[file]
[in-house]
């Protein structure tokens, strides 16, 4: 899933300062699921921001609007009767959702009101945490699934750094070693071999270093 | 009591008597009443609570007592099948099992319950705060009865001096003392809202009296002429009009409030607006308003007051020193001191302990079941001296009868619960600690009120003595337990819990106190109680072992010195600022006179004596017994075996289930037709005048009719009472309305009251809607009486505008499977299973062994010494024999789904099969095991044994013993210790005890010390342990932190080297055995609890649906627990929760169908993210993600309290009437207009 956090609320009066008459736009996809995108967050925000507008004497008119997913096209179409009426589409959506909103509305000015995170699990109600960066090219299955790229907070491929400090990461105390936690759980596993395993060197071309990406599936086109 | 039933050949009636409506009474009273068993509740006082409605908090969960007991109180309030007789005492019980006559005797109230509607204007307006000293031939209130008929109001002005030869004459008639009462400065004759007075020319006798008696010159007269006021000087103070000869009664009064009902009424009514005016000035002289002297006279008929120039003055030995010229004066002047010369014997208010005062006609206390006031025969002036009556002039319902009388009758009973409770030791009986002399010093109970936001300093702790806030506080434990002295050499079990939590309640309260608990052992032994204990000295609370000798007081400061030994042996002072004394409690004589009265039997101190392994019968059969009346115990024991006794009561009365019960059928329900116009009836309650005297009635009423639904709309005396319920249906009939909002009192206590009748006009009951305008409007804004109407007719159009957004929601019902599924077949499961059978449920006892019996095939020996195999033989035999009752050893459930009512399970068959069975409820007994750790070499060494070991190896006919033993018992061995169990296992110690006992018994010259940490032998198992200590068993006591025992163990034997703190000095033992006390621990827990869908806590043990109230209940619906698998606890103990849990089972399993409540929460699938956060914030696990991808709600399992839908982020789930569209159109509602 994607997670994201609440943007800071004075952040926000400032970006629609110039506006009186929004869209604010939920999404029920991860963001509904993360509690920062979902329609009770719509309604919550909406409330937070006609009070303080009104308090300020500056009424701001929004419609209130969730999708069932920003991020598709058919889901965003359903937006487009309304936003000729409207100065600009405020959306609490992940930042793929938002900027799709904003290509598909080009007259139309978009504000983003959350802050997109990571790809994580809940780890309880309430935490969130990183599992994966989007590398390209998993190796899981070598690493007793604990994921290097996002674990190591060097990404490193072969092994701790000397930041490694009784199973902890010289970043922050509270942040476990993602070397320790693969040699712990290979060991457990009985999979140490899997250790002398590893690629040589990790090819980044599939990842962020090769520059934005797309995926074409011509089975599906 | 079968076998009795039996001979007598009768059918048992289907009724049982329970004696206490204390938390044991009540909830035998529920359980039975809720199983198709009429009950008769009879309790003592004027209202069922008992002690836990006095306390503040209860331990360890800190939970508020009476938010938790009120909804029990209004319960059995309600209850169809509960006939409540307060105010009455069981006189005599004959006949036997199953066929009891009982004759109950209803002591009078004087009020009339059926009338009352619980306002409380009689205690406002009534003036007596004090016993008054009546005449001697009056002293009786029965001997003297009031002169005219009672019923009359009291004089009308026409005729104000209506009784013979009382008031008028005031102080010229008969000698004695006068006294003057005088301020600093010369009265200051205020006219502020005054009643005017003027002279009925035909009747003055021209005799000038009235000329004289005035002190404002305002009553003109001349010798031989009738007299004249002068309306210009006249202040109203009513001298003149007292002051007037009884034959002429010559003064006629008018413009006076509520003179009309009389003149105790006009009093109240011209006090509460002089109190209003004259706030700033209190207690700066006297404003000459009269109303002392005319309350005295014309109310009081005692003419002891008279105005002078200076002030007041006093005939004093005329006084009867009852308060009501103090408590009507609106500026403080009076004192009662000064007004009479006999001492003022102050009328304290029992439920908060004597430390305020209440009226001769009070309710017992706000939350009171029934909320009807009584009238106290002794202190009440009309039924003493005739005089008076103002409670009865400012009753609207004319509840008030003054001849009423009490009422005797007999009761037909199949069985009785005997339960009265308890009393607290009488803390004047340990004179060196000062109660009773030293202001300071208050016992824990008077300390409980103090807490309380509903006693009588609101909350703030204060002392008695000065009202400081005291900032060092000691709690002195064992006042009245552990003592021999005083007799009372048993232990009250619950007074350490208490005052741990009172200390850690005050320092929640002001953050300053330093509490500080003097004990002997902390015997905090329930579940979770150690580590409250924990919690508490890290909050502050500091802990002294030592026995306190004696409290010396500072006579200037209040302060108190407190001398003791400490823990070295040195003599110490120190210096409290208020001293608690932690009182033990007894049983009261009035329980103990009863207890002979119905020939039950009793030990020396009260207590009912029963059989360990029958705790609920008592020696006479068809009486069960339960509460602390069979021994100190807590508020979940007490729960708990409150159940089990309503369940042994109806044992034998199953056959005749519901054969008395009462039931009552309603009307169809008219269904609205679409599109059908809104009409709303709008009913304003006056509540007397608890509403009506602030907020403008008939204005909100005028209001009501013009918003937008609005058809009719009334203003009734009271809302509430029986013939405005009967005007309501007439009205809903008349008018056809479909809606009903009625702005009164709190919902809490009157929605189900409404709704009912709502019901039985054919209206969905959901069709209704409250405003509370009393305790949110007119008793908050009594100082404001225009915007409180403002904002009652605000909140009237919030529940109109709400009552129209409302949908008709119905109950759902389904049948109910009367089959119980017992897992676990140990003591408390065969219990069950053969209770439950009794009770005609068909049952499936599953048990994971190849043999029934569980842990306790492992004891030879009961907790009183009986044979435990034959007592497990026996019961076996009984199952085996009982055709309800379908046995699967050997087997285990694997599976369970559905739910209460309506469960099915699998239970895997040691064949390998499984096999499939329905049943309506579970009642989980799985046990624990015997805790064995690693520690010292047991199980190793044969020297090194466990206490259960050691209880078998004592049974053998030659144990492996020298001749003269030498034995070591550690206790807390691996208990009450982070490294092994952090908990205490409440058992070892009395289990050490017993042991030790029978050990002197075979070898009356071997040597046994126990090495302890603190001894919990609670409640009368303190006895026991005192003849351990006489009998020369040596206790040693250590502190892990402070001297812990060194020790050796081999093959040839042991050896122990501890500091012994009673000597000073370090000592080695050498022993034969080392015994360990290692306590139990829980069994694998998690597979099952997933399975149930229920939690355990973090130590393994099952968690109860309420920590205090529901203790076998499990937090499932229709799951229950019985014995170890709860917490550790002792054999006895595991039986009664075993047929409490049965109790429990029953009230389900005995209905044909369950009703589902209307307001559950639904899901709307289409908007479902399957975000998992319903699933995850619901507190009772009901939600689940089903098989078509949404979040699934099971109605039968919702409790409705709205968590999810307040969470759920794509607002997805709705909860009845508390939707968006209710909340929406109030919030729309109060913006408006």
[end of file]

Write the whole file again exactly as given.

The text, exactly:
[in-house]
């Protein structure tokens, strides 16, 4: 899933300062699921921001609007009767959702009101945490699934750094070693071999270093 | 009591008597009443609570007592099948099992319950705060009865001096003392809202009296002429009009409030607006308003007051020193001191302990079941001296009868619960600690009120003595337990819990106190109680072992010195600022006179004596017994075996289930037709005048009719009472309305009251809607009486505008499977299973062994010494024999789904099969095991044994013993210790005890010390342990932190080297055995609890649906627990929760169908993210993600309290009437207009 956090609320009066008459736009996809995108967050925000507008004497008119997913096209179409009426589409959506909103509305000015995170699990109600960066090219299955790229907070491929400090990461105390936690759980596993395993060197071309990406599936086109 | 039933050949009636409506009474009273068993509740006082409605908090969960007991109180309030007789005492019980006559005797109230509607204007307006000293031939209130008929109001002005030869004459008639009462400065004759007075020319006798008696010159007269006021000087103070000869009664009064009902009424009514005016000035002289002297006279008929120039003055030995010229004066002047010369014997208010005062006609206390006031025969002036009556002039319902009388009758009973409770030791009986002399010093109970936001300093702790806030506080434990002295050499079990939590309640309260608990052992032994204990000295609370000798007081400061030994042996002072004394409690004589009265039997101190392994019968059969009346115990024991006794009561009365019960059928329900116009009836309650005297009635009423639904709309005396319920249906009939909002009192206590009748006009009951305008409007804004109407007719159009957004929601019902599924077949499961059978449920006892019996095939020996195999033989035999009752050893459930009512399970068959069975409820007994750790070499060494070991190896006919033993018992061995169990296992110690006992018994010259940490032998198992200590068993006591025992163990034997703190000095033992006390621990827990869908806590043990109230209940619906698998606890103990849990089972399993409540929460699938956060914030696990991808709600399992839908982020789930569209159109509602 994607997670994201609440943007800071004075952040926000400032970006629609110039506006009186929004869209604010939920999404029920991860963001509904993360509690920062979902329609009770719509309604919550909406409330937070006609009070303080009104308090300020500056009424701001929004419609209130969730999708069932920003991020598709058919889901965003359903937006487009309304936003000729409207100065600009405020959306609490992940930042793929938002900027799709904003290509598909080009007259139309978009504000983003959350802050997109990571790809994580809940780890309880309430935490969130990183599992994966989007590398390209998993190796899981070598690493007793604990994921290097996002674990190591060097990404490193072969092994701790000397930041490694009784199973902890010289970043922050509270942040476990993602070397320790693969040699712990290979060991457990009985999979140490899997250790002398590893690629040589990790090819980044599939990842962020090769520059934005797309995926074409011509089975599906 | 079968076998009795039996001979007598009768059918048992289907009724049982329970004696206490204390938390044991009540909830035998529920359980039975809720199983198709009429009950008769009879309790003592004027209202069922008992002690836990006095306390503040209860331990360890800190939970508020009476938010938790009120909804029990209004319960059995309600209850169809509960006939409540307060105010009455069981006189005599004959006949036997199953066929009891009982004759109950209803002591009078004087009020009339059926009338009352619980306002409380009689205690406002009534003036007596004090016993008054009546005449001697009056002293009786029965001997003297009031002169005219009672019923009359009291004089009308026409005729104000209506009784013979009382008031008028005031102080010229008969000698004695006068006294003057005088301020600093010369009265200051205020006219502020005054009643005017003027002279009925035909009747003055021209005799000038009235000329004289005035002190404002305002009553003109001349010798031989009738007299004249002068309306210009006249202040109203009513001298003149007292002051007037009884034959002429010559003064006629008018413009006076509520003179009309009389003149105790006009009093109240011209006090509460002089109190209003004259706030700033209190207690700066006297404003000459009269109303002392005319309350005295014309109310009081005692003419002891008279105005002078200076002030007041006093005939004093005329006084009867009852308060009501103090408590009507609106500026403080009076004192009662000064007004009479006999001492003022102050009328304290029992439920908060004597430390305020209440009226001769009070309710017992706000939350009171029934909320009807009584009238106290002794202190009440009309039924003493005739005089008076103002409670009865400012009753609207004319509840008030003054001849009423009490009422005797007999009761037909199949069985009785005997339960009265308890009393607290009488803390004047340990004179060196000062109660009773030293202001300071208050016992824990008077300390409980103090807490309380509903006693009588609101909350703030204060002392008695000065009202400081005291900032060092000691709690002195064992006042009245552990003592021999005083007799009372048993232990009250619950007074350490208490005052741990009172200390850690005050320092929640002001953050300053330093509490500080003097004990002997902390015997905090329930579940979770150690580590409250924990919690508490890290909050502050500091802990002294030592026995306190004696409290010396500072006579200037209040302060108190407190001398003791400490823990070295040195003599110490120190210096409290208020001293608690932690009182033990007894049983009261009035329980103990009863207890002979119905020939039950009793030990020396009260207590009912029963059989360990029958705790609920008592020696006479068809009486069960339960509460602390069979021994100190807590508020979940007490729960708990409150159940089990309503369940042994109806044992034998199953056959005749519901054969008395009462039931009552309603009307169809008219269904609205679409599109059908809104009409709303709008009913304003006056509540007397608890509403009506602030907020403008008939204005909100005028209001009501013009918003937008609005058809009719009334203003009734009271809302509430029986013939405005009967005007309501007439009205809903008349008018056809479909809606009903009625702005009164709190919902809490009157929605189900409404709704009912709502019901039985054919209206969905959901069709209704409250405003509370009393305790949110007119008793908050009594100082404001225009915007409180403002904002009652605000909140009237919030529940109109709400009552129209409302949908008709119905109950759902389904049948109910009367089959119980017992897992676990140990003591408390065969219990069950053969209770439950009794009770005609068909049952499936599953048990994971190849043999029934569980842990306790492992004891030879009961907790009183009986044979435990034959007592497990026996019961076996009984199952085996009982055709309800379908046995699967050997087997285990694997599976369970559905739910209460309506469960099915699998239970895997040691064949390998499984096999499939329905049943309506579970009642989980799985046990624990015997805790064995690693520690010292047991199980190793044969020297090194466990206490259960050691209880078998004592049974053998030659144990492996020298001749003269030498034995070591550690206790807390691996208990009450982070490294092994952090908990205490409440058992070892009395289990050490017993042991030790029978050990002197075979070898009356071997040597046994126990090495302890603190001894919990609670409640009368303190006895026991005192003849351990006489009998020369040596206790040693250590502190892990402070001297812990060194020790050796081999093959040839042991050896122990501890500091012994009673000597000073370090000592080695050498022993034969080392015994360990290692306590139990829980069994694998998690597979099952997933399975149930229920939690355990973090130590393994099952968690109860309420920590205090529901203790076998499990937090499932229709799951229950019985014995170890709860917490550790002792054999006895595991039986009664075993047929409490049965109790429990029953009230389900005995209905044909369950009703589902209307307001559950639904899901709307289409908007479902399957975000998992319903699933995850619901507190009772009901939600689940089903098989078509949404979040699934099971109605039968919702409790409705709205968590999810307040969470759920794509607002997805709705909860009845508390939707968006209710909340929406109030919030729309109060913006408006």